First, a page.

Process

 

Honing

Honing is a mechanical means of stock removal that uses spring loaded abrasive stones as the cutting tool. The stone may be composed of aluminum oxide, silicon oxide, or in some cases diamond grains held together by a vitrified or organic bond.  The number of stones in the tool head, their length and width, are determined by the size and nature of the work to be performed. Both horizontal and vertical honing machines are available. Engine cylinders and other parts with short bores are generated honed on vertical machines, while long holes in parts, such as cannons or rifle barrels, are honed in horizontal machines. Honing produces geometrically accurate forms by correcting various inaccuracies remaining from previous operations, such as high spots, chatter marks, out-of-roundness, taper, or deviations in axial straightness. Tolerances within 0.0001 in. are easily maintained. Honing produces a characteristic cross-hatch matte finish or lay pattern made up of "hills and valleys." Each minute scratch serves as an oil reservoir for lubricants, thus diminishing the possibility of wear on a workpiece in service by minimizing friction and heat. The surface generated by honing is free of torn, smeared, or "burned" metal.

What Requires Honing?

 

Lapping

The process of lapping is performed on workpieces by manual or by machine methods, principally to increase accuracy. Other important advantages which are obtained automatically as a part of the process are the correction of minor surface imperfections, improvement of surface finish, and achieving a close fit between mating surfaces. Lapping is a gentle, final operation commonly used to microfinish flat or cylindrical surfaces, but the process is also adaptable to spherical or specially formed surfaces. All lapping methods are done at low speed. Lapping is not considered a stock removal process. Standard practice is to provide only 0.0005 in. of stock allowance for lapping, and preferably less. Lapping can be performed either with cast iron laps using loose abrasives or with bonded abrasive wheel laps.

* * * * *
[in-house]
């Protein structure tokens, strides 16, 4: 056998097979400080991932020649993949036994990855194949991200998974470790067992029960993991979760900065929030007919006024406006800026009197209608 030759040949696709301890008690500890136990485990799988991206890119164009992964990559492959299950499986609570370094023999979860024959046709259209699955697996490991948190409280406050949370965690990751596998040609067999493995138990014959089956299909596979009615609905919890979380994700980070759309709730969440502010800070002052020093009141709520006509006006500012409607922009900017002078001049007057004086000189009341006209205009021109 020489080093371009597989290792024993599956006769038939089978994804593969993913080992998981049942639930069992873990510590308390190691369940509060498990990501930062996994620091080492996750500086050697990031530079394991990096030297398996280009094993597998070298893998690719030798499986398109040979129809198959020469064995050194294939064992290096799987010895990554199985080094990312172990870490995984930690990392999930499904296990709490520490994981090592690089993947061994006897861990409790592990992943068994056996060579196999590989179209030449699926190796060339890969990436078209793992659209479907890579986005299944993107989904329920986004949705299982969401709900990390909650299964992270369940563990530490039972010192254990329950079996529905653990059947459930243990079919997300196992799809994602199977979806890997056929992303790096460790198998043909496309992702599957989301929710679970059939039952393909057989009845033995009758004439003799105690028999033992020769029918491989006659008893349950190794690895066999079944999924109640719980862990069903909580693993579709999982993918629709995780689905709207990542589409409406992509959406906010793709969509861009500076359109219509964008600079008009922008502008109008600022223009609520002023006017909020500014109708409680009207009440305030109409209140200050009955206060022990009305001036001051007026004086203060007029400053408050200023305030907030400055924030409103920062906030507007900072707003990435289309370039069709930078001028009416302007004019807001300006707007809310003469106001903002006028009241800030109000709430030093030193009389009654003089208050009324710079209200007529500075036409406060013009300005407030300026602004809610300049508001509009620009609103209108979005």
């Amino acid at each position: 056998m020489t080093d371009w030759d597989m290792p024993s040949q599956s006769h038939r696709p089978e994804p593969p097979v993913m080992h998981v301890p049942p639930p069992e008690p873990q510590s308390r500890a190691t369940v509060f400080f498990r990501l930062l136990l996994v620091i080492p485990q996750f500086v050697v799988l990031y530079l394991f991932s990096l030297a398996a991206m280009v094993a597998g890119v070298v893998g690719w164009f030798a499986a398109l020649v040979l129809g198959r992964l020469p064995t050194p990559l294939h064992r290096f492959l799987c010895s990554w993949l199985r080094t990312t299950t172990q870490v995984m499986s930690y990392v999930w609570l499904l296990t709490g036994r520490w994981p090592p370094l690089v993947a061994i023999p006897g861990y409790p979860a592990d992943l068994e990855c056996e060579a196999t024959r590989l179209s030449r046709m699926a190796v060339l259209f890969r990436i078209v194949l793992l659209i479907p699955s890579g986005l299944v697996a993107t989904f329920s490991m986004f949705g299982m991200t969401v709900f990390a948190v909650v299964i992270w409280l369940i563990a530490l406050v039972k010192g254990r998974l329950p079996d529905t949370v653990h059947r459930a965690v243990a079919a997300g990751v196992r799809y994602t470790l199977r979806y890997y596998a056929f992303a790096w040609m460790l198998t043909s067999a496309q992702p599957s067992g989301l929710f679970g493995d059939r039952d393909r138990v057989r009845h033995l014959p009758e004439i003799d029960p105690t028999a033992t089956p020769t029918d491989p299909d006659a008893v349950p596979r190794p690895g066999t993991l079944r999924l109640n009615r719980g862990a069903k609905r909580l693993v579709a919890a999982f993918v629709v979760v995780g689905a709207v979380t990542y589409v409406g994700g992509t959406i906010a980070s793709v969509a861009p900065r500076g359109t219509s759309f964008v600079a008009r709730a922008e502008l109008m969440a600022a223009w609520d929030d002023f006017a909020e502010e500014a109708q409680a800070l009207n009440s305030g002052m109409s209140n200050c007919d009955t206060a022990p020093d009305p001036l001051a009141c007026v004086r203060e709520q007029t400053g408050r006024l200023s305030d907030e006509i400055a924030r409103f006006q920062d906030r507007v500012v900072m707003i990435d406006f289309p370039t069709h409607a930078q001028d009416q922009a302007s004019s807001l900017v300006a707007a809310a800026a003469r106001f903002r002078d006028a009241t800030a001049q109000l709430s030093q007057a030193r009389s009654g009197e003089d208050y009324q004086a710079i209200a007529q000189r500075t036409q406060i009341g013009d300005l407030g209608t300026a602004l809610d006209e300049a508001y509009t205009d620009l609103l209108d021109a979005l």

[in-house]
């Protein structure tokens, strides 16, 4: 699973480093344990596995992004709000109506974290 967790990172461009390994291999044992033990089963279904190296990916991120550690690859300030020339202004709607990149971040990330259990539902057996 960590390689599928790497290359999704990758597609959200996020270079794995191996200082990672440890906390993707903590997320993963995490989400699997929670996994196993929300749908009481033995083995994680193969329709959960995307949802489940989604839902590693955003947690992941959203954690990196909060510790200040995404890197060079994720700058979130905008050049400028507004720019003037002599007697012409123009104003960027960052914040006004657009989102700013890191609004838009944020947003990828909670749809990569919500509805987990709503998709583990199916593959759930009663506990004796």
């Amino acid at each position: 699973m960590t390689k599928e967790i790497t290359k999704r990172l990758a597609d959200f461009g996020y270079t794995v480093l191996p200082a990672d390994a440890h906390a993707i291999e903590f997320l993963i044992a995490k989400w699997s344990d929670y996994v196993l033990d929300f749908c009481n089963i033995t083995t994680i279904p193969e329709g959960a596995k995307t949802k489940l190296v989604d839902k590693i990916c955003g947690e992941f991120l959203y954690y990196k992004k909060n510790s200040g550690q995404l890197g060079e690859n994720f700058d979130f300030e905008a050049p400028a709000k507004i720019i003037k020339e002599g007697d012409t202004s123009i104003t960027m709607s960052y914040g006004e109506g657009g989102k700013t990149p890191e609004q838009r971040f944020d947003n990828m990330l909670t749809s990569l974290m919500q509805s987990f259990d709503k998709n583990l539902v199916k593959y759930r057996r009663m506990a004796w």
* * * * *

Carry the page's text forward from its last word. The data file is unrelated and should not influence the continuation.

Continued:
Superfinishing

Superfinishing is a proprietary name given to a microfinishing process that produces a controlled surface condition on parts which is unobtainable by any other method. It produces the ultimate in the refinement of metal surfaces. Superfinishing is an abrading process in which the cutting medium for cylindrical work is a loosely bonded abrasive stick or stone. An abrasive cup wheel is used for flat or spherical work.  The process consists of removing fragmented or smear metal from the surface of a dimensionally finished part formed by a previous operation, notably by turning or grinding, but possibly by honing or lapping. Dimensional changes are principally limited to the removal of high spots. Superfinished parts are bright and reflective with an undisturbed crystalline structure.
 
Mass Surface Finishing Process
 
Precisely controlled results can be consistently obtained by certain modifications of the mechanical grinding and honing processes. Each of these mass-finishing processes use a mixture of abrasive grain media, principally aluminum oxide or silicon carbide, together with special compounds and water. Mass surfaces finishing process include:
Although not strictly considered mass-finishing processes, other surfaces finishing process explained in this section are:

Barrel Finishing

A typical barrel finishing machine is a horizontally mounted eight sided unit with a water tight loading door. The barrel is loaded within 50-60% of its rated capacity with parts, media, and compound. As the barrel turns, parts and media are carried up the side until gravity causes them to slide down again. This action is schematically illustrated in the figure below. All the work is performed during this slide.
 

 
Barrel finishing is relatively slow. During the time that a part of the load is being carried up to the start of the slide, no work is being performed. The barrel can be only partially filled; if it were full, there would be no work at all.
 
The action also dictates the top speed of the barrel (i.e., it is going too fast when the work begins to cascade, with consequent nicking and marring of the work). The optimum operating condition is achieved when the barrel is rotated at a speed just below the cascade point.